Angi has released “The Economy of Everything Home Report,” an analysis of the total addressable market (TAM) for home services in the U.S. that estimates a TAM of $595 billion and a total of 728.3 million household projects for 2021.
Compiled by Angi’s Chief Economist Mischa Fisher, the report forecasts further growth in the market due to supply shortages, rising input prices, low interest rates, home equity gains, demographic trends, and digital migration.
The TAM of $595 billion can be broken down into three sectors:
- Home improvement market: $376.9 billion and 148.5 million projects
- Home maintenance market: $157.7 billion and 500.3 million projects
- Home emergency repair market: $60.6 billion and 79.5 million projects
“As a leading digital consumer brand in caring for our homes, Angi is in a unique position to provide the most comprehensive analysis of the size of the market, where it is strongest, the people who compose it, and what we can expect in the future,” said Oisin Hanrahan, CEO of Angi. “2020 was a transformative year for the home as people’s homes became more important due to the COVID-19 pandemic, and we saw homeowners’ spending follow suit.”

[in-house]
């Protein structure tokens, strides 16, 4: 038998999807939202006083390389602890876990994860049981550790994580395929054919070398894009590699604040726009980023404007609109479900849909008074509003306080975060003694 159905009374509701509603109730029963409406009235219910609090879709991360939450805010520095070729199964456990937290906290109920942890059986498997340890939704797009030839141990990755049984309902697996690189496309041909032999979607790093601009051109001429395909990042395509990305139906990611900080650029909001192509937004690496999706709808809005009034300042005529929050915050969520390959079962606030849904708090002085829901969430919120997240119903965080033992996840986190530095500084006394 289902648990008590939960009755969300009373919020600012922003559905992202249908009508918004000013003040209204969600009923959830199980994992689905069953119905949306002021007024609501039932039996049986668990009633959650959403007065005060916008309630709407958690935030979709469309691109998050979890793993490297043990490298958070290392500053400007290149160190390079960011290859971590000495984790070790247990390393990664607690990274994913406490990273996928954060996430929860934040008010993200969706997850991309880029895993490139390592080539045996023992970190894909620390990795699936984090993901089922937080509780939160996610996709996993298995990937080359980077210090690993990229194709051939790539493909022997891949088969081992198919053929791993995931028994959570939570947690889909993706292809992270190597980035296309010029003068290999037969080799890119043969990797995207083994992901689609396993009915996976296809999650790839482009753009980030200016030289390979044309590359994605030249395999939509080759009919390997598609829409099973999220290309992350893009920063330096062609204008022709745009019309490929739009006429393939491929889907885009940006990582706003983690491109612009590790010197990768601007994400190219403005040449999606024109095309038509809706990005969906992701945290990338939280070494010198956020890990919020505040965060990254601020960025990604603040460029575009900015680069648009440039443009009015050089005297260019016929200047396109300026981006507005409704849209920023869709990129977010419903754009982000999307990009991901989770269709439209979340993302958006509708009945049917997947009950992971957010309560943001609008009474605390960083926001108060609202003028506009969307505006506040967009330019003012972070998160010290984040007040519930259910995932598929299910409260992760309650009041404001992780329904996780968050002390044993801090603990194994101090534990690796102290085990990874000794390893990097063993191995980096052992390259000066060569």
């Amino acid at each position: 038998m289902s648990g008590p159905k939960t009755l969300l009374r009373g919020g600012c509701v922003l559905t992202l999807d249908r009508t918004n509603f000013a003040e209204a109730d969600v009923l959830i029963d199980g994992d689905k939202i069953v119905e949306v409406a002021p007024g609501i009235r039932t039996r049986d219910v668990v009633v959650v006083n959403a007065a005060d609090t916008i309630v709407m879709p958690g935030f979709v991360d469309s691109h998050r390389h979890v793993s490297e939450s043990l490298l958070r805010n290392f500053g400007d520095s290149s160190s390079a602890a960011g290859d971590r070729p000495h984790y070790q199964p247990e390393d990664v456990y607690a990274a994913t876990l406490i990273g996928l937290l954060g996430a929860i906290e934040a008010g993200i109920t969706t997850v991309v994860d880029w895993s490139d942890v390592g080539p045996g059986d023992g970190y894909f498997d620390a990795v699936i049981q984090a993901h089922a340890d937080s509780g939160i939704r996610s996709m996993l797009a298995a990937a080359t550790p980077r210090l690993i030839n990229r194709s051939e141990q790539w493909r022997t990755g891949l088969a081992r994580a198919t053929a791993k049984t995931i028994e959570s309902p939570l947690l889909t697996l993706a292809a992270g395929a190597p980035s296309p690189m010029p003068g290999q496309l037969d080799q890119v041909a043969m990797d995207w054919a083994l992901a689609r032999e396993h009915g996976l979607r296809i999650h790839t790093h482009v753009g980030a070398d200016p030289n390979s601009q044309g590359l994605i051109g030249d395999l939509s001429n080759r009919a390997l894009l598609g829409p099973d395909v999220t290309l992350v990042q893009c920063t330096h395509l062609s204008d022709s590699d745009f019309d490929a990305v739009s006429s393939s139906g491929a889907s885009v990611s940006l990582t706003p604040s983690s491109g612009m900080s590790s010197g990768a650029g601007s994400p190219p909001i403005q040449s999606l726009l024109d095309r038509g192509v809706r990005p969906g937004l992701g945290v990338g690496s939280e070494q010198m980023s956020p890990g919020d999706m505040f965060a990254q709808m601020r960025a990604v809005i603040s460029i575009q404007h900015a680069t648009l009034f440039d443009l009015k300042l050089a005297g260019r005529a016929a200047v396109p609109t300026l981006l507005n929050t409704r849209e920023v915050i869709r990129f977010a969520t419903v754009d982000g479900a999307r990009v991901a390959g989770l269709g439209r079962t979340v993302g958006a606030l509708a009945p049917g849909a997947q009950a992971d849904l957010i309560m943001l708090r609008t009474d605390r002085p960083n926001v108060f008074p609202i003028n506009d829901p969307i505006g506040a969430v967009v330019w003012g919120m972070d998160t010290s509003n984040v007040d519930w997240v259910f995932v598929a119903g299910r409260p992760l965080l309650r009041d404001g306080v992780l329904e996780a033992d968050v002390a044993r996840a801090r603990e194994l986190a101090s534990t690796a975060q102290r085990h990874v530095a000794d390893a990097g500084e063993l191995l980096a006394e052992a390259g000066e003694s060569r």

A key factor in determining the TAM is the estimated 5.8 million skilled tradespeople working in home services, a labor category that is difficult to measure. The TAM takes into account the makeup of household structures across the country and the people living in them.
“The Economy of Everything Home Report” estimates:
- There is a total of 141.5 million housing units in the U.S.
- There are 331 million people composing 128 million households across the U.S., for an average of 2.5 people per household.
- The median age for the population is 38, with large cohorts of millennials and boomers currently entering the stages of life focused on homebuying and aging in place, respectively.
- Nearly 40% of America’s housing stock is more than 50-years-old.
“141.5 million housing units is a staggering amount of construction and physical material that undergoes constant wear and tear from both occupants and the environment,” said Fisher. “How old that space is, how it is used and who lives there are all major drivers in the need for home services. With baby boomers aging in place and millennials taking on homeownership, we’re likely to see the demand for home services continue to rise in the years to come.”
Click here to view Angi’s “The Economy of Everything Home Report.”